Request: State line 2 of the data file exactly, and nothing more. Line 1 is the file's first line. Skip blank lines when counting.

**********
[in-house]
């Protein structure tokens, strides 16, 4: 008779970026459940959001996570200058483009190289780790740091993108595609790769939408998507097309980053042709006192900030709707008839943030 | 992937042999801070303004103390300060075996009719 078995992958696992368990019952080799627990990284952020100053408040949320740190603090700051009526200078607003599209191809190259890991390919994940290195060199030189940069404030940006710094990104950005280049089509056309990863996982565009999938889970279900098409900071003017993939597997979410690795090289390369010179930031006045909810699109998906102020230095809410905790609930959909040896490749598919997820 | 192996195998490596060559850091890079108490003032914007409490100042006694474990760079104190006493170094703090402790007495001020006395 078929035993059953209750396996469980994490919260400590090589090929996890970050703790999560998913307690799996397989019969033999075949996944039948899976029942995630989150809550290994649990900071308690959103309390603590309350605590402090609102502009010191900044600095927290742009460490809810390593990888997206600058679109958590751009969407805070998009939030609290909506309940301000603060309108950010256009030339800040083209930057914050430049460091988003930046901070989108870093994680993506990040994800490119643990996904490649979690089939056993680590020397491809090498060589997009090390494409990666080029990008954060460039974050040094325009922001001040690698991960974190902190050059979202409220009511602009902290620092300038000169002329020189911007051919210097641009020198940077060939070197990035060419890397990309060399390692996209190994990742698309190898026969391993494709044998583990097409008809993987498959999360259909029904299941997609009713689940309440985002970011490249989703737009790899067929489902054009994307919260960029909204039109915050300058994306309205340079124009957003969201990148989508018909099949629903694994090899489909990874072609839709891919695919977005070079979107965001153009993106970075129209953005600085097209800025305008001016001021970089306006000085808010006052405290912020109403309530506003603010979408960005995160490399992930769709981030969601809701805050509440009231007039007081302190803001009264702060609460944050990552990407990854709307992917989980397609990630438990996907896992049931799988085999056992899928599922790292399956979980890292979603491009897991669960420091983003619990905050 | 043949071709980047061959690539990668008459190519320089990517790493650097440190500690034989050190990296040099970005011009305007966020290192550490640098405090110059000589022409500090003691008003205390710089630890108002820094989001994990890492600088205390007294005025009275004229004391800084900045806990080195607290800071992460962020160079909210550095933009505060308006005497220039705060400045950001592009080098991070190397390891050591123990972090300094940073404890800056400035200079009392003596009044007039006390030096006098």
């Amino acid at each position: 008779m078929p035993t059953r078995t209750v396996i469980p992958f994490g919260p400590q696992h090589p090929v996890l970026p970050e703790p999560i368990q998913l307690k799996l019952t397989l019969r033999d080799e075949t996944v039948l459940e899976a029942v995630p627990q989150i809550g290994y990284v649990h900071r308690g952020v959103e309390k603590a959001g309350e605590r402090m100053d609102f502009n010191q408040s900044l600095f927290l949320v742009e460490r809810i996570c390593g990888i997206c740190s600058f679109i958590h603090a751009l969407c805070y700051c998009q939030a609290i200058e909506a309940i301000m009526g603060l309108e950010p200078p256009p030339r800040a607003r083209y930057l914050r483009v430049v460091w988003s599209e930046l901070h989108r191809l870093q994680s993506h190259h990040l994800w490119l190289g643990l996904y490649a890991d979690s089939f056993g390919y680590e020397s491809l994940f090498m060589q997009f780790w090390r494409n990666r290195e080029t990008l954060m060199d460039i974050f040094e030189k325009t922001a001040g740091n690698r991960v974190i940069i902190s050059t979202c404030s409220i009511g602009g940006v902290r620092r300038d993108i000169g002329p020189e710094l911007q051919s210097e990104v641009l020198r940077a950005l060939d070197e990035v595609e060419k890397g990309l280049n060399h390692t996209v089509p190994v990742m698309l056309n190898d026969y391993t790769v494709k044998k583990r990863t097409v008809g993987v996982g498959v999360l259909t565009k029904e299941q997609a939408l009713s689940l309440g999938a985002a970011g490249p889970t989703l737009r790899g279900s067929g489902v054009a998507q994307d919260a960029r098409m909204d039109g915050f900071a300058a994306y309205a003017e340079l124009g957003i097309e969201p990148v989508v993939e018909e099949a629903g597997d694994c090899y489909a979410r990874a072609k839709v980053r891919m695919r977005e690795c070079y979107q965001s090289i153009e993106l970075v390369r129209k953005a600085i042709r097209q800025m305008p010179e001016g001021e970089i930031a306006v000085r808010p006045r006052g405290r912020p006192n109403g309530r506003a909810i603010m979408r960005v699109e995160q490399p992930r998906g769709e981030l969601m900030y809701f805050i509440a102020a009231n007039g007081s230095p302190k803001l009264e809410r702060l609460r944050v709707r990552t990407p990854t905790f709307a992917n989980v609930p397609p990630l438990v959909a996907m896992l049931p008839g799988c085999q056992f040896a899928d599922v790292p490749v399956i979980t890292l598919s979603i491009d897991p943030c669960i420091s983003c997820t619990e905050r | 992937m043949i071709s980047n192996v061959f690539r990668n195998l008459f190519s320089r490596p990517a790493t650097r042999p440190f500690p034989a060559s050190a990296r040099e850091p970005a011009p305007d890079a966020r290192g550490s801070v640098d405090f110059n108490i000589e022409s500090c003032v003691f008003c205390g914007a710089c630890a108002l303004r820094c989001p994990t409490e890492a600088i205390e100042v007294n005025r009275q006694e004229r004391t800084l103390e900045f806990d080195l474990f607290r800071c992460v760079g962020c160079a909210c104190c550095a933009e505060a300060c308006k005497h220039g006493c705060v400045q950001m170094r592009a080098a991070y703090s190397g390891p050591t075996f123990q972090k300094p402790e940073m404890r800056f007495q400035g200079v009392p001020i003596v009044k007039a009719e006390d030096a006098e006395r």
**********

């Protein structure tokens, strides 16, 4: 008779970026459940959001996570200058483009190289780790740091993108595609790769939408998507097309980053042709006192900030709707008839943030 | 992937042999801070303004103390300060075996009719 078995992958696992368990019952080799627990990284952020100053408040949320740190603090700051009526200078607003599209191809190259890991390919994940290195060199030189940069404030940006710094990104950005280049089509056309990863996982565009999938889970279900098409900071003017993939597997979410690795090289390369010179930031006045909810699109998906102020230095809410905790609930959909040896490749598919997820 | 192996195998490596060559850091890079108490003032914007409490100042006694474990760079104190006493170094703090402790007495001020006395 078929035993059953209750396996469980994490919260400590090589090929996890970050703790999560998913307690799996397989019969033999075949996944039948899976029942995630989150809550290994649990900071308690959103309390603590309350605590402090609102502009010191900044600095927290742009460490809810390593990888997206600058679109958590751009969407805070998009939030609290909506309940301000603060309108950010256009030339800040083209930057914050430049460091988003930046901070989108870093994680993506990040994800490119643990996904490649979690089939056993680590020397491809090498060589997009090390494409990666080029990008954060460039974050040094325009922001001040690698991960974190902190050059979202409220009511602009902290620092300038000169002329020189911007051919210097641009020198940077060939070197990035060419890397990309060399390692996209190994990742698309190898026969391993494709044998583990097409008809993987498959999360259909029904299941997609009713689940309440985002970011490249989703737009790899067929489902054009994307919260960029909204039109915050300058994306309205340079124009957003969201990148989508018909099949629903694994090899489909990874072609839709891919695919977005070079979107965001153009993106970075129209953005600085097209800025305008001016001021970089306006000085808010006052405290912020109403309530506003603010979408960005995160490399992930769709981030969601809701805050509440009231007039007081302190803001009264702060609460944050990552990407990854709307992917989980397609990630438990996907896992049931799988085999056992899928599922790292399956979980890292979603491009897991669960420091983003619990905050 | 043949071709980047061959690539990668008459190519320089990517790493650097440190500690034989050190990296040099970005011009305007966020290192550490640098405090110059000589022409500090003691008003205390710089630890108002820094989001994990890492600088205390007294005025009275004229004391800084900045806990080195607290800071992460962020160079909210550095933009505060308006005497220039705060400045950001592009080098991070190397390891050591123990972090300094940073404890800056400035200079009392003596009044007039006390030096006098």